Some really good news for Owlet. The Dream Sock finally got to the mountain top and received de novo FDA clearance for pulse oximetry. To date, it is the only over-the-counter medical pulse oximetry device for the baby market. This adds to the device’s Baby’s Live Health Readings, including pulse rate and oxygen saturation level. The platform also provides Health Notifications, which send alerts to a smartphone with lights and alarm sounds if baby’s readings fall outside of preset ranges. Existing and new Dream Sock buyers will be upgraded to the new features by end of 2023. The Dream Sock is for use with infants 1-18 months and 6 to 30 pounds. Pricing observed for the current Dream Sock is in the $300 range. Owlet release
This follows FDA clearance for the prescription BabySat in June [TTA 21 June]. That is scheduled to be introduced later this year in the US only. The non-prescription Dream Duo, which combines the Dream Sock with a baby cam, will continue to be sold.
Financially, things have improved a lot since last year. The stock as of 11 July was restored to NYSE listing, but it required a reverse split and an 18 month compliance plan, Currently, it’s trading at about $4.80 which is NYSE compliant, up from well below $1 in June. Also in July, they hired a new president and chief revenue officer, Jonathan Harris, from recently acquired air purification system Molekule. In August, they reported a Q2 adjusted EBITDA loss of $4.3 million, narrowed substantially from prior year Q2’s $16.7 million. This was achieved on lower revenue of $13.1 million versus last year’s $18.3 million. Q1 revenue was $10.7 million. Q3 will be reported on 13 November. Release Having followed them since the ‘telehealth for the bassinet set’ days of 2012-2013, their continued independence, and their focus on baby health, this Editor continues to wish them bonne chance.
Mass General Brigham’s hospital-to-home and home care programs get a Best Buy boost. Mass General plans to integrate Best Buy’s delivery capabilities for their Healthcare at Home program in several areas. For Home Hospital acute care, Best Buy will supply the Current Health remote patient monitoring program to build out a technology-enabled clinical delivery model that connects patients to nurses, paramedics, advanced practitioners, and physicians. For Home Care, Best Buy will supply Lively Mobile Plus personal emergency response system (PERS) and leverage out capabilities such as Geek Squad to supply Mass General Brigham (MGB) patients with delivery of home-based care and logistics management for the care team. MGB plans to introduce Best Buy as part of Home Hospital in five Boston-area acute care hospitals. The program is for patients with heart disease, chronic obstructive pulmonary disease (COPD) and infections. While their Home Care operation is stated by MGB to be the largest certified provider in New England, the Home Hospital program can presently cover only 33 patients at a time. MGB’s goal is to shift 10% of inpatient care to patients’ homes over the next five years, so expanding capacity and capabilities are critical. FierceHealthcare, Mobihealthnews, MGB release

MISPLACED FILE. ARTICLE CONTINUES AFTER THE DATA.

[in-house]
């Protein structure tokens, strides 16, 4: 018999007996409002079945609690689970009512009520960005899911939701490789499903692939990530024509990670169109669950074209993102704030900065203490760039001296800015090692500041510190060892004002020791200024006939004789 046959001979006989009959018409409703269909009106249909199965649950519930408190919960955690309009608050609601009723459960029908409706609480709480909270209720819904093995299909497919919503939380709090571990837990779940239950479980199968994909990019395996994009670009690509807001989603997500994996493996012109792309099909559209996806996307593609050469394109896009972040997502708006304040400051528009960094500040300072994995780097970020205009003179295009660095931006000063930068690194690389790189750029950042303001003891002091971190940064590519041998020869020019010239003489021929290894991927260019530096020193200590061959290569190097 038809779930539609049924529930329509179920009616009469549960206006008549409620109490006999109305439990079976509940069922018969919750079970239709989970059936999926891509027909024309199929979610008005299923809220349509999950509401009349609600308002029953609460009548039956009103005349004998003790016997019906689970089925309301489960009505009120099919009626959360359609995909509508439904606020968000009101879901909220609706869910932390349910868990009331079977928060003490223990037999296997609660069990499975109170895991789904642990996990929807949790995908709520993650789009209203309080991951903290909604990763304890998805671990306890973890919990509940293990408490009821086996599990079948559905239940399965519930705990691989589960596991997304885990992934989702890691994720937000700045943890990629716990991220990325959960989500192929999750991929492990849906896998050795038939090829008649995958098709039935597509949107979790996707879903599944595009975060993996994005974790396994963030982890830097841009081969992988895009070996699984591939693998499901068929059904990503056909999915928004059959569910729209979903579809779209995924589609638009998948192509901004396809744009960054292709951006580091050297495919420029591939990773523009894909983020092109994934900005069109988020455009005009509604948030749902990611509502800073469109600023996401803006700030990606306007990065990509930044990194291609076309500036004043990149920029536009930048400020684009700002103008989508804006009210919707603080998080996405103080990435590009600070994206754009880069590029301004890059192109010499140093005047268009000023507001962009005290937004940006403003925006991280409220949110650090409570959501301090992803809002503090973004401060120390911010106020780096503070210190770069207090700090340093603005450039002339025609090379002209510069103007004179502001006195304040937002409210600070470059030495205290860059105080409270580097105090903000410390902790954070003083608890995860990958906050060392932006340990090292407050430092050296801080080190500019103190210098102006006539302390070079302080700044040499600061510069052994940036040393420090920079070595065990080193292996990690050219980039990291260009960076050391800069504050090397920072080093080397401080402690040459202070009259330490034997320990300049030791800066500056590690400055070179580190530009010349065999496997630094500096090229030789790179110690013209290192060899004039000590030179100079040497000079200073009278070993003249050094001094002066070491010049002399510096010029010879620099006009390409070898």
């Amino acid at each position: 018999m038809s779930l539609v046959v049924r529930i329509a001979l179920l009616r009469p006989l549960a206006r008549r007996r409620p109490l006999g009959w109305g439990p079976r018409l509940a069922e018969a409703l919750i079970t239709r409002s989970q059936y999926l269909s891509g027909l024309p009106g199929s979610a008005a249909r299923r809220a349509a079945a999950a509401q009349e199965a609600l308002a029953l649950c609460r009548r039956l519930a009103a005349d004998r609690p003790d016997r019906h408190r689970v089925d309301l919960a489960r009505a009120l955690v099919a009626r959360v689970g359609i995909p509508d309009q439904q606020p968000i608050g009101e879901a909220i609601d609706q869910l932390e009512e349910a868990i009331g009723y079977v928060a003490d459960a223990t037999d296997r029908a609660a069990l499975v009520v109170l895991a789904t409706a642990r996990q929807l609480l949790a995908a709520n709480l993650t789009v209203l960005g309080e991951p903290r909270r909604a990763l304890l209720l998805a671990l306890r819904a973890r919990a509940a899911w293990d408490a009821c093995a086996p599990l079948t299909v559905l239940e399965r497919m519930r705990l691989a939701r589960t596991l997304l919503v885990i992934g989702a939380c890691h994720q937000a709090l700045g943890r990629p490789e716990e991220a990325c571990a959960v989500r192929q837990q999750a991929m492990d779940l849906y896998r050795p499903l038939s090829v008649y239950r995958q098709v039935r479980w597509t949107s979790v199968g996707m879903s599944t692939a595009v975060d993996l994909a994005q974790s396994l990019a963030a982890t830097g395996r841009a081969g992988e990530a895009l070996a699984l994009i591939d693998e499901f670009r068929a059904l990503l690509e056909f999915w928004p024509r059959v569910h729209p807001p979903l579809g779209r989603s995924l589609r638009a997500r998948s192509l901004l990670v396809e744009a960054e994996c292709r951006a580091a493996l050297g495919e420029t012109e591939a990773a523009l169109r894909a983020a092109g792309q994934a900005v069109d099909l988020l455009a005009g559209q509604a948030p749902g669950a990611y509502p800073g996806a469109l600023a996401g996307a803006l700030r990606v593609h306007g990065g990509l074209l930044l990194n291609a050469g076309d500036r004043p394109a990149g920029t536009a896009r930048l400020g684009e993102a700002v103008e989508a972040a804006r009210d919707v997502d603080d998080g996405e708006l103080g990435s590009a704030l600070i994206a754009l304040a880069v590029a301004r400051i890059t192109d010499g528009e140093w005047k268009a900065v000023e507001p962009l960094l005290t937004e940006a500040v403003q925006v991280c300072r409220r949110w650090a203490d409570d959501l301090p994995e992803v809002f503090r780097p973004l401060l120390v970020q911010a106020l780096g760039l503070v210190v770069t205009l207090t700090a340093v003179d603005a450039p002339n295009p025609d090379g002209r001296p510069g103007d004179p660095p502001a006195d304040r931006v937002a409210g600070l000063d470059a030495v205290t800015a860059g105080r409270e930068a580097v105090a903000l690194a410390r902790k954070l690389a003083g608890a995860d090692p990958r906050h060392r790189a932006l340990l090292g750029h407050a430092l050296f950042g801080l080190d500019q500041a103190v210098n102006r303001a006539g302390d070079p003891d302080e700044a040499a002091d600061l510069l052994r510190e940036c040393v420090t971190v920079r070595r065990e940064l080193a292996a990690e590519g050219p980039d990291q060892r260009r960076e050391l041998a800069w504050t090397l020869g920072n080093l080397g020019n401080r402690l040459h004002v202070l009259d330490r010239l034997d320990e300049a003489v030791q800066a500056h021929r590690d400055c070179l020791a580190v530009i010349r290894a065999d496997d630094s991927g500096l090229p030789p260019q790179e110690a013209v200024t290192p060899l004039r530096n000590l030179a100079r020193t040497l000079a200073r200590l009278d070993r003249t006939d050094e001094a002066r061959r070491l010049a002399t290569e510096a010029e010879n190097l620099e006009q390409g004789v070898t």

Get your One Medical now, just $99 per year or $9 a month! It’s an offer hard to refuse for Amazon Prime members. It’s half off the annual membership of $199, with additional members up to five for only $6 a month or $66 annually. What Prime members get is 24/7 virtual care access without further charge through their app that includes video chats with licensed providers plus their “Treat Me Now” service, fast care for common issues like cold and flu, skin issues, allergies, and urinary tract infections. It does not include any One Medical in-office services, if available in the member’s area. The 200 million+ Prime members were briefly offered in February a $144 membership but apparently this new incentive is not only at a deeper discount, but also longer term or permanent.
Time to make that $3.9 billion acquisition pay off. This push is clearly to build up One Medical membership, which stood at only 836,000 members at end of 2022, and build up cash flow. Amazon is not reporting on the success of the earlier discount offer. A question this Editor has–if 1 million Prime members signed up–that’s only a 0.5% rate–does One Medical have the telehealth capacity to serve these patients, especially at peak usage such as cold and flu season?
Prime members are also able to access Amazon Care, which is virtual only, cash-only by medical event asynchronous telehealth services. If a Prime member goes in person to a One Medical practice, they do take insurance. FierceHealthcare, Healthcare Dive, Amazon Prime offer page